Ofgas has certain other interests, but so long as there is that suspicion, the best way of ensuring that it disappears is to make provision in the Bill to that effect, and that is what we are seeking to do. It is right that we should insist that when the director considers it appropriate to assign a licence or modify the conditions, the circumstances in

28 Jun 1995 : Column 802

which the director decides to do that should be expressed clearly. The Gas Consumers Council, not unnaturally, wants to have assurances that it will be consulted as part of the process leading to assignment.

If there is concern as to why it is the Gas Consumers Council which is referred to in the provision, it is just that there is already effective liaison among the various other bodies, such as the National Consumer Council, the Consumers' Association, Age Concern, NACAB and the Gas Consumers Council. Under the umbrella of the Gas Consumers Council, that matter can be dealt with adequately. There should not be any problems in that regard. The responses given by the Minister of State in another place were ineffective and merely a device to avoid doing that which we and the Gas Consumers Council believe is absolutely essential. I hope the Minister will be rather more forthcoming in his reply today. I beg to move.

Lord Ezra: I support the amendment so effectively moved by the noble Lord, Lord Clinton-Davis. We are talking about protecting consumers' interests. The Gas Consumers Council exists. It is recognised as playing a major role in all these affairs. The amendment is appropriate and desirable. I hope that the Government will agree with it.

Earl Ferrers: I understand the concern felt by the noble Lord, Lord Clinton-Davis, about looking after consumers' needs and the need for consultation. We must guard also the words of his noble friend Lord Peston who said that we must be careful not to have unnecessary words in the statute.

It is true that the provisions on the assignment of licences do not provide for a general statutory consultation which applies in respect of other licence modifications. That follows the precedent of the Railways Act 1993. It reflects two particular distinguishing features. The first is the limited scope that the director general has to impose conditions which must be incidental to, or consequential on, the assignment, or which relate to protecting the interests of consumers.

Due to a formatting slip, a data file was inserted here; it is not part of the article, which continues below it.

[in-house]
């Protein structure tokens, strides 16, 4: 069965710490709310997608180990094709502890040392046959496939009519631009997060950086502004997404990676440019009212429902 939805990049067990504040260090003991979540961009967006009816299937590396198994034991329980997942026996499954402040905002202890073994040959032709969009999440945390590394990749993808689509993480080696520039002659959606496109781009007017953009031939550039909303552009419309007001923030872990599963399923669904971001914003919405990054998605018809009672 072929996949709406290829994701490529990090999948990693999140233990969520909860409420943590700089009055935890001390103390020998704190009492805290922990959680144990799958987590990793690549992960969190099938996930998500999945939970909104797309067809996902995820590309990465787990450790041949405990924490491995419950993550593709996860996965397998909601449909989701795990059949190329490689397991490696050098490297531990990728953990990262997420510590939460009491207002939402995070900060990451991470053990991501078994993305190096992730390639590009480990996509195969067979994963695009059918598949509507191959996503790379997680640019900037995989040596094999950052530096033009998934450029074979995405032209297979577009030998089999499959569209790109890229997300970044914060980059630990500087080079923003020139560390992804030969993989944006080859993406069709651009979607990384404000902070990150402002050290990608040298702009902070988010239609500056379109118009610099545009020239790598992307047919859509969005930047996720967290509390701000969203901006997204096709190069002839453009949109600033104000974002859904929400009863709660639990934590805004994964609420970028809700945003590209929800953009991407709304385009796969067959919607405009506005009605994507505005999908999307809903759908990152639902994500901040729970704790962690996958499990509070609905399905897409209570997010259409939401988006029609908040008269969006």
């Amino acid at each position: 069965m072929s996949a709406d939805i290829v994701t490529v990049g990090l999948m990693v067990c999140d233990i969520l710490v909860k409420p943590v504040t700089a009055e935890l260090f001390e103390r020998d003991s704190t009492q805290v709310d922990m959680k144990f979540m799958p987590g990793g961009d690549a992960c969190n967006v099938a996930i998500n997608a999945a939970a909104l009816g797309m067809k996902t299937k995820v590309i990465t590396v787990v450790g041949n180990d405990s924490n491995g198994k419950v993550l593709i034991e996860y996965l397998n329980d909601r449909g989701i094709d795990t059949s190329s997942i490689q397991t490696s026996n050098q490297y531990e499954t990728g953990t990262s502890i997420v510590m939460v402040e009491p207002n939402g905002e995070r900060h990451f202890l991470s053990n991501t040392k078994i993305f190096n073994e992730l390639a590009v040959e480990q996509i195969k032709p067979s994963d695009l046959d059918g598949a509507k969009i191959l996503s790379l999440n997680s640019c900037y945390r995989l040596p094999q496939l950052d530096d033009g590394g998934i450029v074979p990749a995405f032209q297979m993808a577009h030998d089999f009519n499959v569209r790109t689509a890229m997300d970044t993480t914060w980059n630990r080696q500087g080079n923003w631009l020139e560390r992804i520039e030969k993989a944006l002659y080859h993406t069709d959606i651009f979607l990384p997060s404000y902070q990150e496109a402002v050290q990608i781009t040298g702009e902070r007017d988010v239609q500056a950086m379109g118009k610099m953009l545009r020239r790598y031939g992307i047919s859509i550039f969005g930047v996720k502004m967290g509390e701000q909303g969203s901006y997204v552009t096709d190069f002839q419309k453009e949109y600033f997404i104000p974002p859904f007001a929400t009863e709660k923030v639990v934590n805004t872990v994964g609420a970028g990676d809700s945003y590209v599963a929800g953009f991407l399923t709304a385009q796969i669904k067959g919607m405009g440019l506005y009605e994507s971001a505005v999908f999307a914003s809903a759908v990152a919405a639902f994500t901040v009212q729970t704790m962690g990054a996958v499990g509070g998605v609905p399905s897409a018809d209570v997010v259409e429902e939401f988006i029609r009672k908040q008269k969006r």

The second feature is a more practical one. It is that there may well be a need to fit in with merger timescales, and a widespread formal statutory consultation could make that more difficult. I am bound to tell the Committee that our view is that no change to the legislation itself is needed. My right honourable friend the Minister for Industry and Energy said in Committee in another place that the director would obviously wish to consult as widely as is practicable in the circumstances. He also said that he would expect the director normally to consult the Gas Consumers Council as a matter of practice. That is rather different from saying that the director should have a statutory obligation to do so.

The assignment of a licence would not normally be an opportunity to make other than technical changes to the conditions. Consultation with the Gas Consumers Council is something which should be welcome, if practicable, but it is not something which should be essential in all cases. We should be reluctant to place an absolute duty on the director to consult the Gas Consumers Council on every occasion. That is why I fear

28 Jun 1995 : Column 803

that the addition of the words in the amendment would be an imposition, because in the majority of cases I should have thought that there is likely to be consultation.

Lord Clinton-Davis: I am disappointed by that reply, because I had expected much more from the Minister. It is unfortunate that he should have cited in support of his case the Railways Act 1993—the very area where consultation has already fallen down, and fallen down in a demonstrably bad way because of the instance that I gave. So it strengthens our view that this is an area which should be covered by consultation. I fear that nothing the Minister has just said causes us to retract anything that we have already indicated. So I fear that on this issue we should take the opinion of the Committee.